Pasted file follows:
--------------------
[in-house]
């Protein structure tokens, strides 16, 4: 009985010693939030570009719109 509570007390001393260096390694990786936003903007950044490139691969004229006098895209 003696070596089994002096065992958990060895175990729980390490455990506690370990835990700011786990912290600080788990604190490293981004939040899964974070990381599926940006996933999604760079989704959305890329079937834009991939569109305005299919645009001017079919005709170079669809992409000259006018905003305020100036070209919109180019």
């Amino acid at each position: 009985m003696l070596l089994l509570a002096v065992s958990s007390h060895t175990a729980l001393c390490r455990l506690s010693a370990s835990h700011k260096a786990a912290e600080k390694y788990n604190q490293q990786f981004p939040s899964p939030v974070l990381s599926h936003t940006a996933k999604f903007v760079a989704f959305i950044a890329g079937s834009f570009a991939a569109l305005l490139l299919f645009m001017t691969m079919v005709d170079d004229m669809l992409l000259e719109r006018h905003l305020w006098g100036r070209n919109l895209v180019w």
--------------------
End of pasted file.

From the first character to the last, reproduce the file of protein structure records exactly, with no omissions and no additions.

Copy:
[in-house]
């Protein structure tokens, strides 16, 4: 009985010693939030570009719109 509570007390001393260096390694990786936003903007950044490139691969004229006098895209 003696070596089994002096065992958990060895175990729980390490455990506690370990835990700011786990912290600080788990604190490293981004939040899964974070990381599926940006996933999604760079989704959305890329079937834009991939569109305005299919645009001017079919005709170079669809992409000259006018905003305020100036070209919109180019």
């Amino acid at each position: 009985m003696l070596l089994l509570a002096v065992s958990s007390h060895t175990a729980l001393c390490r455990l506690s010693a370990s835990h700011k260096a786990a912290e600080k390694y788990n604190q490293q990786f981004p939040s899964p939030v974070l990381s599926h936003t940006a996933k999604f903007v760079a989704f959305i950044a890329g079937s834009f570009a991939a569109l305005l490139l299919f645009m001017t691969m079919v005709d170079d004229m669809l992409l000259e719109r006018h905003l305020w006098g100036r070209n919109l895209v180019w």